Hey, I Just Dusted That! 

Look Out for the Incestuous Lesbian Murder Maids

Murderous Maids

dir. Denis

Opens Nov 1

Clinton St. Theater

Murderous Maids is one of several dramatizations of one of the most famous murders in the history of France. In the 1930s, sisters Léa and Christine Papin were both working as live-in chambermaids. After a hard life as orphans and degraded servants, often separated for great lengths of time, they managed to attain positions in the same household. Eventually, they became lovers. If that's not freaky enough, they eventually snapped and brutally murdered their mistress and her daughter.

The story has been retold many a time, as is always the case with juicy true crime episodes. Jean Genet based his play, The Maids, on the same story, and you can find a 1994 American, all woman production entitled Sister My Sister at the video store. As in similar cases, such as the Lizzy Borden murders, the story is slightly manipulated in each reinterpretation.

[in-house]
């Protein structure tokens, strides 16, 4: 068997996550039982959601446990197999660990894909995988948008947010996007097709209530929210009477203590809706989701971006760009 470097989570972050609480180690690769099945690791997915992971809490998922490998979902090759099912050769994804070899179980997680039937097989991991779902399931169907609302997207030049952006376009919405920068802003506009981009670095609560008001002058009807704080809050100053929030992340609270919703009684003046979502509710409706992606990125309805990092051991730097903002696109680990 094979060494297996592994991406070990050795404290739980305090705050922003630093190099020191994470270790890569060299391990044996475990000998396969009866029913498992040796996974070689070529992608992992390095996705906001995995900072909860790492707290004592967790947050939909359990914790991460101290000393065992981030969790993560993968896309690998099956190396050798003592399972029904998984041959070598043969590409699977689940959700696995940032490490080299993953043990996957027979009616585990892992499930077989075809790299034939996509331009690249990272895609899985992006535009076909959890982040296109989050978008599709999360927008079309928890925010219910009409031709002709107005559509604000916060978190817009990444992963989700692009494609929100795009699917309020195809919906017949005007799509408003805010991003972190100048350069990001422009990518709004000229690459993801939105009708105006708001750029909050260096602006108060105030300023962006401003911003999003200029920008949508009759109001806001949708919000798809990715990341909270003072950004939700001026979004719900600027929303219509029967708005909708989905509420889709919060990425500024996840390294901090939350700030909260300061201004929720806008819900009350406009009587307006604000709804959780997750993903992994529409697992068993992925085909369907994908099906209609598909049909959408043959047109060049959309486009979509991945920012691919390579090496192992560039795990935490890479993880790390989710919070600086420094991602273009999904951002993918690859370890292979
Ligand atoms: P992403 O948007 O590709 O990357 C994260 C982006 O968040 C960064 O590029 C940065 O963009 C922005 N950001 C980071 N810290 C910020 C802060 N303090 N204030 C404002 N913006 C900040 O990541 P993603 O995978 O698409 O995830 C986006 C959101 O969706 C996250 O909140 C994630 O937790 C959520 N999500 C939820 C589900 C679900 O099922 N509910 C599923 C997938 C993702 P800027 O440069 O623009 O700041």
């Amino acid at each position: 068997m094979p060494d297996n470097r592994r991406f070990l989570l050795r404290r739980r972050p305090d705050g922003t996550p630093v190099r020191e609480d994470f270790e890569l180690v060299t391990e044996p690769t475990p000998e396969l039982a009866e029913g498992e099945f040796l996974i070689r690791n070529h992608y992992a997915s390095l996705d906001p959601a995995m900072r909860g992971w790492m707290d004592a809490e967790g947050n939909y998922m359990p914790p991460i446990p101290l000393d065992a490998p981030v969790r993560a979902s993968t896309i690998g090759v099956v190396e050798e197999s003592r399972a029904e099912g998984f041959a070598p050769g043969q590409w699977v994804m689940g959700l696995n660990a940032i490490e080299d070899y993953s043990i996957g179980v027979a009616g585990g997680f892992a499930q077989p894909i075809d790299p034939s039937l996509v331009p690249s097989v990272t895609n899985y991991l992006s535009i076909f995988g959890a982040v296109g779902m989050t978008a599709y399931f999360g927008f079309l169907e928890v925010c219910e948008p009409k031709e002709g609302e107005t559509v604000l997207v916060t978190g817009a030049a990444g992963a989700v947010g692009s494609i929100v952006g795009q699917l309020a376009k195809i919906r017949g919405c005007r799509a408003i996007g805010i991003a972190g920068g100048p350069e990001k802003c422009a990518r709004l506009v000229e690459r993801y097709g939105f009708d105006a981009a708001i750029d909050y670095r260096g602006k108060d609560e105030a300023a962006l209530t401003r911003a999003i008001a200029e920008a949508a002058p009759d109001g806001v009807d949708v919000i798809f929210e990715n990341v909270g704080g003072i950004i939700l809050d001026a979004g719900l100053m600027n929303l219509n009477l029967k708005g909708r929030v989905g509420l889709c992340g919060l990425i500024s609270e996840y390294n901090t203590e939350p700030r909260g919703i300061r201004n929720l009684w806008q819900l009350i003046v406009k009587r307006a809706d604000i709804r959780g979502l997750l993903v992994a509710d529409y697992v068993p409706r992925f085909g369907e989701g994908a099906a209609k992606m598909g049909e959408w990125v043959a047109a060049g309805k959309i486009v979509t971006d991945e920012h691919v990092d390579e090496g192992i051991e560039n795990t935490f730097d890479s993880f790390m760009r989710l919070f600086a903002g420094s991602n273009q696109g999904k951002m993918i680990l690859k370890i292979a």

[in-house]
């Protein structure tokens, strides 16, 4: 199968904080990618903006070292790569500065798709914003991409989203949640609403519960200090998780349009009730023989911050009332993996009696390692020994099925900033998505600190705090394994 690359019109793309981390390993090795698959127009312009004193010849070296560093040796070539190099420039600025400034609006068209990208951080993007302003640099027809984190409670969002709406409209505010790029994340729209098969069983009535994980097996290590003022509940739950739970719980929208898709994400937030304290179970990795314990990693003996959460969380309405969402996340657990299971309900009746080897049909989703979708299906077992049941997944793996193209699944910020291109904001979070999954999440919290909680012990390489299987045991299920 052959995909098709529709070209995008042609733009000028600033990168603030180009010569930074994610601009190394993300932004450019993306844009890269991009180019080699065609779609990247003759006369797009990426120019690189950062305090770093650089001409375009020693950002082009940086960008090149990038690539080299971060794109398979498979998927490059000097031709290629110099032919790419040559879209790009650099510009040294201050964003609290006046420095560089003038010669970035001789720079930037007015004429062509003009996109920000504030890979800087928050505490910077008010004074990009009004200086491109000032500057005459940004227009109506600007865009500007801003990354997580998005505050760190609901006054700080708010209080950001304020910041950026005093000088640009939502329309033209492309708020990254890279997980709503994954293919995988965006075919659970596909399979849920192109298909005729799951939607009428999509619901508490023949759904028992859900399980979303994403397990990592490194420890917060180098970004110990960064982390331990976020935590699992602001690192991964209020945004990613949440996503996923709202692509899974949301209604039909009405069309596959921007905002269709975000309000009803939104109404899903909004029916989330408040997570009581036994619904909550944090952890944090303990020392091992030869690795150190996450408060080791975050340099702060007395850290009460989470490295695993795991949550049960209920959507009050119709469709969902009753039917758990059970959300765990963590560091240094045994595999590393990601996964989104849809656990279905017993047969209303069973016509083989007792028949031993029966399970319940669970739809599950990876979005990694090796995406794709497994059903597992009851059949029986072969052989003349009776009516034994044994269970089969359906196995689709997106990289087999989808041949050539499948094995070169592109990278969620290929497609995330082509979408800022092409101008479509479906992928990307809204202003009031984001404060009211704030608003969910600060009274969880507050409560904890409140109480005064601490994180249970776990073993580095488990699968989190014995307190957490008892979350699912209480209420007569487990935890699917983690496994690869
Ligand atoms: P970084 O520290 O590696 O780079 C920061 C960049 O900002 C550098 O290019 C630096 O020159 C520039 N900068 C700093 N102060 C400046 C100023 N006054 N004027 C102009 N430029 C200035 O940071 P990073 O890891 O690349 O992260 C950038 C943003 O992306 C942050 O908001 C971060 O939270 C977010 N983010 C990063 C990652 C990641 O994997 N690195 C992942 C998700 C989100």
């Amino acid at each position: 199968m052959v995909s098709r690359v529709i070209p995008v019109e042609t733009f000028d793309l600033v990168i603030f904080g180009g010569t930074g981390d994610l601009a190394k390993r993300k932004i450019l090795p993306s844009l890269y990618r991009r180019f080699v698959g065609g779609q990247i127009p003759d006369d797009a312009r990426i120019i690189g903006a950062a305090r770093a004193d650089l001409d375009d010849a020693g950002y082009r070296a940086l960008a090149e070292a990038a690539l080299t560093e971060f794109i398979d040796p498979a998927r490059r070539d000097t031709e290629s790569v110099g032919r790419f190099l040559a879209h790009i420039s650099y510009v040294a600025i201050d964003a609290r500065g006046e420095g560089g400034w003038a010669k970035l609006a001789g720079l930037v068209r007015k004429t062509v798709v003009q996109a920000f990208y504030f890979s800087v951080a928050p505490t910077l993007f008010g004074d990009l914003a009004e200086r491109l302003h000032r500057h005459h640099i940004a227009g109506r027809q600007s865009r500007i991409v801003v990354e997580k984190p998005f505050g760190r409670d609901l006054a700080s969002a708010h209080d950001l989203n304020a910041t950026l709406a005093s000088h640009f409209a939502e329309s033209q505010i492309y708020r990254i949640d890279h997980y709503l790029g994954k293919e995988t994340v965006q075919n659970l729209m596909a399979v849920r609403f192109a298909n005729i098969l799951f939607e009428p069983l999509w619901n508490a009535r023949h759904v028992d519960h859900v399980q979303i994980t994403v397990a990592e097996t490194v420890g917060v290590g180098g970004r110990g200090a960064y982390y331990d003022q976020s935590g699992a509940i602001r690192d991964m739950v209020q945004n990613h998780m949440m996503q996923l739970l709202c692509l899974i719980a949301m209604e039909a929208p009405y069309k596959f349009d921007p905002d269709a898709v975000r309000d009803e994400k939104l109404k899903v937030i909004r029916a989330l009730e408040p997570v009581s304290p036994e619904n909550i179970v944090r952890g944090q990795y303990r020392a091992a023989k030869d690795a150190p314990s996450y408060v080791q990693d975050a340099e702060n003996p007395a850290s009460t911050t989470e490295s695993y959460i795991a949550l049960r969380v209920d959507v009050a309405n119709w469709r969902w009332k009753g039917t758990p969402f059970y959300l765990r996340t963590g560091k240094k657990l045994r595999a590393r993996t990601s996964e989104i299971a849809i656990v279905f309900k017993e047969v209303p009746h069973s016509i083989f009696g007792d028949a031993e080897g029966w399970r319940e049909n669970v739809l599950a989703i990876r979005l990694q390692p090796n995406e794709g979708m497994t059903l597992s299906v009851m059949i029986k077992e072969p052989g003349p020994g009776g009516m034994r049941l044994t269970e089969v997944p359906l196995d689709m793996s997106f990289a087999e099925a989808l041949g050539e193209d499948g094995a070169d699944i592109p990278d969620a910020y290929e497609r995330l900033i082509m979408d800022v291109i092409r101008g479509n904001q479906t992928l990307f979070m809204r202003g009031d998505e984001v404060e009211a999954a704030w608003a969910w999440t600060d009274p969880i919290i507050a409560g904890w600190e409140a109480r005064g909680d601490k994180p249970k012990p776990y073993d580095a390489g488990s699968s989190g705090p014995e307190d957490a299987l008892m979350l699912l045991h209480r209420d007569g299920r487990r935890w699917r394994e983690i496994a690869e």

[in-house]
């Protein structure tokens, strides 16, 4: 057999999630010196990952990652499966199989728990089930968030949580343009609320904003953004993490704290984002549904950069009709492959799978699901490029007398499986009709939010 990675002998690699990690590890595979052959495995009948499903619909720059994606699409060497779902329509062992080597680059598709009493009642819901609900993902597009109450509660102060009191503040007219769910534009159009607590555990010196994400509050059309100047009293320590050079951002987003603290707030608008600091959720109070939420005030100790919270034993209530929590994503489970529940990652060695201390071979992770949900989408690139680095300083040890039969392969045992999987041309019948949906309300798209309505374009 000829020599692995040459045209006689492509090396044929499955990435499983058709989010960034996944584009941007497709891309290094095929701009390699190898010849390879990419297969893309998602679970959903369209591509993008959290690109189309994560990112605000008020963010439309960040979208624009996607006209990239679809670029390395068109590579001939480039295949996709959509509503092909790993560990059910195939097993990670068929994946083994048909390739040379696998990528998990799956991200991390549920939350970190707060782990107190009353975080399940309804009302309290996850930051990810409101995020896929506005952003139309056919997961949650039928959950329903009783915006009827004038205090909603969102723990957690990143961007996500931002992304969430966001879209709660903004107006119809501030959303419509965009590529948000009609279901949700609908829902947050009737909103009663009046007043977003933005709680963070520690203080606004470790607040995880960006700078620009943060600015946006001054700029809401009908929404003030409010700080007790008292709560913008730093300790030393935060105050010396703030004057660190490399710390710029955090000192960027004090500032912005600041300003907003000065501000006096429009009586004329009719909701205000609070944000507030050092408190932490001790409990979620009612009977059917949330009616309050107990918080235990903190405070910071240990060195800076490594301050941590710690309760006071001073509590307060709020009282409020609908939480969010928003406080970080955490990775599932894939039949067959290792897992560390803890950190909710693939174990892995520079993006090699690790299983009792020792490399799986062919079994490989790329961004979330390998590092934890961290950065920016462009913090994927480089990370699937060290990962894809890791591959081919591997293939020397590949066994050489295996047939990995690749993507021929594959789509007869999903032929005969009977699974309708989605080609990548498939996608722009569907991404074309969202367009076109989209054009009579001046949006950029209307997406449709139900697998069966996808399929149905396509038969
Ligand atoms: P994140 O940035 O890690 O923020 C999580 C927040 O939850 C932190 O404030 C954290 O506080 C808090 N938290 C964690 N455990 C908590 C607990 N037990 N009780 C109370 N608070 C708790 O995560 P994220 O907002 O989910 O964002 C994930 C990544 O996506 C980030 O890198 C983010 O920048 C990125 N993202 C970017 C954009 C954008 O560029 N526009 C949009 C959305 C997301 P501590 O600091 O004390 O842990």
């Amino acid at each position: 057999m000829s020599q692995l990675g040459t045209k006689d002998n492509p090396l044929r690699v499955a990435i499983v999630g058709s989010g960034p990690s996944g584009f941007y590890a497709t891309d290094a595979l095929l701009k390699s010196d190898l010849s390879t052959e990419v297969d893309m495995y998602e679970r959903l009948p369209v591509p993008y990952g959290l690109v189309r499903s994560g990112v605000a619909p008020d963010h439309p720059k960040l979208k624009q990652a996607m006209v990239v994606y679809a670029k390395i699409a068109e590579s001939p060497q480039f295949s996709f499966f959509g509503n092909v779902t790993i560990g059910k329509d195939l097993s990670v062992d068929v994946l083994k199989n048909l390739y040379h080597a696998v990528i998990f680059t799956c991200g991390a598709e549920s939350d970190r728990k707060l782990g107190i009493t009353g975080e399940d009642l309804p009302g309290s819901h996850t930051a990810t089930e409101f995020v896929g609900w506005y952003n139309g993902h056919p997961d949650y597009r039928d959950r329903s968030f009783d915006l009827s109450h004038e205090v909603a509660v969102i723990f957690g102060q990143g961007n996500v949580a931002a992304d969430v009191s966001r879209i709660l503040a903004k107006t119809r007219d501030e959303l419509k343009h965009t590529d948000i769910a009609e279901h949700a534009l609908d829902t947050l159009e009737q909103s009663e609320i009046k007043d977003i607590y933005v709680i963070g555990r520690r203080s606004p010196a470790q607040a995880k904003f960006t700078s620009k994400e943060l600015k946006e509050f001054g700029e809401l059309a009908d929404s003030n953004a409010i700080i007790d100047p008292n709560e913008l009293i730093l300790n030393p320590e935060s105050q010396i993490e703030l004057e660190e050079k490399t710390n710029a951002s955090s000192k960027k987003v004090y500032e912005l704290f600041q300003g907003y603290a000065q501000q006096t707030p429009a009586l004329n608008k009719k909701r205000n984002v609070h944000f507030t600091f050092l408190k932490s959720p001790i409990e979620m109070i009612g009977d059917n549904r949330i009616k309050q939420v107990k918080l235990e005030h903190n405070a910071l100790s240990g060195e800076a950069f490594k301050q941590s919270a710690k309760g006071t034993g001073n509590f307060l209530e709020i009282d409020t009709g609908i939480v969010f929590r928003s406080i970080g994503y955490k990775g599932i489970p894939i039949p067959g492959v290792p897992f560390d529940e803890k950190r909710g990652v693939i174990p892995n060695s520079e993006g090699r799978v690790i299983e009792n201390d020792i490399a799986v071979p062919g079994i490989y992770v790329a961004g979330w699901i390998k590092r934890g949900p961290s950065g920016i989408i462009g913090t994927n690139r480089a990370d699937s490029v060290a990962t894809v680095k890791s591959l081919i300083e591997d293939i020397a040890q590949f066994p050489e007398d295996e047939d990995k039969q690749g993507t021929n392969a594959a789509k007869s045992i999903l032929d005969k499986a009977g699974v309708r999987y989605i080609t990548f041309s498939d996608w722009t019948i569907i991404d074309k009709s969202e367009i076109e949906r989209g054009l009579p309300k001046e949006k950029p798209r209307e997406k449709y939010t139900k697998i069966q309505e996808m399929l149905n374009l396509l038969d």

Director Jean-Pierre Denis's version is thorough, elaborating on how the girls' lives resulted in such a horrific culmination. Christine, the older sister, is shown as a young girl blacking out in fights and gazing, fascinated, at the sight of her own blood on a cut hand. Her lifetime of loneliness and servitude is punctuated by a fiercely protective attitude towards her younger sister against their negligent mother.

By the time they get around to lesbian incest, the film has unfolded so sympathetically that it almost seems natural. Well, what else are they going to do shut up in a little room together all the time, absented from the company of men? Duh! The creepiest part is that the sex scenes are tinged with the same sisterly camaraderie as their cheerful, clothed, girly wrestling. It's truly a testament to the film's care in masterfully establishing their personalities.

The murder scene takes a slightly different tack than other versions, but forfeits not a thing in its graphic violence. Far more than a sensationalist interpretation, the progression of the mental deterioration is patient and delicate without ever encroaching upon the audience's anticipation with moments of dullness. The result is a chillingly believable character portrait and an illustration of a psychosis unfurling.

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